Barak orders haredi Orthodox conscription


Israeli Defense Minister Ehud Barak ordered the Israeli Defense Forces to draft haredi Orthodox men as it does other Jewish Israelis.

Barak has allowed a month for officials to formulate regulations on haredi conscription, according to reports.

The order came as the Tal Law, which allowed haredi men to defer army service, expired on Wednesday. Israel’s Supreme Court overturned the law in February.

Israeli law mandates that Jewish Israelis enter the army at age 18. Some Israelis legally defer army service for a year or more to study and prepare for the army. Israeli Arabs are not required to serve in the army.

Since the Tal Law was overturned, the debate over Israel’s mandatory conscription has been at the center of the country’s political discourse. Prime Minister Benjamin Netanyahu established a unity government in May with the centrist Kadima, the Knesset’s largest party, to draft new legislation on mandatory service that would address haredi and Arab youth, but Kadima and its leader Shaul Mofaz quit the coalition in July after failing to reach an agreement with Netanyahu.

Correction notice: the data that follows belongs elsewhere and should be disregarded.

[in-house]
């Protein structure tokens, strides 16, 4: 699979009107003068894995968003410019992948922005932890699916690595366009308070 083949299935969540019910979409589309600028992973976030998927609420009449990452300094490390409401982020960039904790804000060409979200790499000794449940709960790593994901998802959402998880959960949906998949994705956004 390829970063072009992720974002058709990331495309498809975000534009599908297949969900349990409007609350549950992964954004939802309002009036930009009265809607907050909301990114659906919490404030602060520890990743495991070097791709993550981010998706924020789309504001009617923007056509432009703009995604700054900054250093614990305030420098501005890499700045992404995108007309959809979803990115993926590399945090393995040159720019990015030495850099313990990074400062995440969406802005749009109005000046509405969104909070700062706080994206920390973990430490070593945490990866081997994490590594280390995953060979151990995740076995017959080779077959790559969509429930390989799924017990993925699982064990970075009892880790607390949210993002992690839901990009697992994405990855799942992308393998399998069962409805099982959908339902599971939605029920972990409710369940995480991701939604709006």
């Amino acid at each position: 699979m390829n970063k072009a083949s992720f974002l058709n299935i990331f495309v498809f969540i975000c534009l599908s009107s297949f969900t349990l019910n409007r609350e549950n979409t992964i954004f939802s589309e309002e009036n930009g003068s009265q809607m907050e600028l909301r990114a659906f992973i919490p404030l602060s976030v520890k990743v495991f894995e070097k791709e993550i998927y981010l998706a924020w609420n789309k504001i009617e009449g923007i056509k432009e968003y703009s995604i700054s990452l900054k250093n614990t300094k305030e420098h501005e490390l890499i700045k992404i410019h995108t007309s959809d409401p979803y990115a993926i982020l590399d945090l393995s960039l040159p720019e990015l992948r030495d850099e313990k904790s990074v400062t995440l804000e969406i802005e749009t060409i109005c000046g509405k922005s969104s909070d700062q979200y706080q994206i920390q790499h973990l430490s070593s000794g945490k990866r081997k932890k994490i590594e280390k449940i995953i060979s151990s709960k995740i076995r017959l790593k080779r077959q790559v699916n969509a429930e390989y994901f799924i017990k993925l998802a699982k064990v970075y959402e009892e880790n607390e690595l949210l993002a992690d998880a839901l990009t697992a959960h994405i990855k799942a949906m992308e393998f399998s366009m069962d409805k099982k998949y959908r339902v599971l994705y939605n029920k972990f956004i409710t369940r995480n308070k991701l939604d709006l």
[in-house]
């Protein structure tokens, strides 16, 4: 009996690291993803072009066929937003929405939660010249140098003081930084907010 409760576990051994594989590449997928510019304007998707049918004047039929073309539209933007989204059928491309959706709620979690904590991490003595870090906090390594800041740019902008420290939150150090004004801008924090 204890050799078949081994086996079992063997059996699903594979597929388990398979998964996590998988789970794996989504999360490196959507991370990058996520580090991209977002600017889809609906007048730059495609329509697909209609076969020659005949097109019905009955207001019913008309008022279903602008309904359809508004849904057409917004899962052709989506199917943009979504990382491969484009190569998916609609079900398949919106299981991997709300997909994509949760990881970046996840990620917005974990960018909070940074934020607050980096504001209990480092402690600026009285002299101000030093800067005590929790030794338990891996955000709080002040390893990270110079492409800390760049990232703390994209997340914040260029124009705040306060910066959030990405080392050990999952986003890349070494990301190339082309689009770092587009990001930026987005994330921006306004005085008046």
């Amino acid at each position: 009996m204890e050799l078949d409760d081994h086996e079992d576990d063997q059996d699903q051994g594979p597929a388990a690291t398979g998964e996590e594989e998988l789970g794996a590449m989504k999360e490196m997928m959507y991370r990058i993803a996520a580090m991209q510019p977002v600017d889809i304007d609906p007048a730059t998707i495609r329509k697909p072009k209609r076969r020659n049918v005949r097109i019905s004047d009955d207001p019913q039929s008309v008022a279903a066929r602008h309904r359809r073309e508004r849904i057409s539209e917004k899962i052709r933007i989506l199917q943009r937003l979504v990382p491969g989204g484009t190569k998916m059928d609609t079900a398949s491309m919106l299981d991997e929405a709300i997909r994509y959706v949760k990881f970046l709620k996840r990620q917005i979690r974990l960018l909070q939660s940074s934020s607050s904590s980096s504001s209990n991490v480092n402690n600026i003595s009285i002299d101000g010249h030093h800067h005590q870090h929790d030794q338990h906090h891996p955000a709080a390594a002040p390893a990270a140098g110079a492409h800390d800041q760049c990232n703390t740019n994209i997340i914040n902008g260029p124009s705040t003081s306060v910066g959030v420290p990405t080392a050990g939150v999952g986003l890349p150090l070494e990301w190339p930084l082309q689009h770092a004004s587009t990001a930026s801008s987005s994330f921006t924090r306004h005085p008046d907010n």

Extremist haredi Orthodox protest universal conscription


Thousands of members of a haredi Orthodox sect protested in Jerusalem against a planned universal military service law.

The members of the extremist Eda Haredit sect, which does not recognize secular law, protested Monday evening.

The protest reportedly began with prayer and continued with young children marching chained to each other carrying signs that said “Save me.”

Knesset Speaker Reuven Rivlin said earlier Monday that he would extend the Knesset’s current session, and not send lawmakers on summer break, until a conscription law that includes the haredi Orthodox is drafted.

In February, the Israeli Supreme Court declared that the Tal Law, which allowed haredi Orthodox men to defer service indefinitely, to be unconstitutional, and set Aug. 1 as the deadline for a new law to be passed.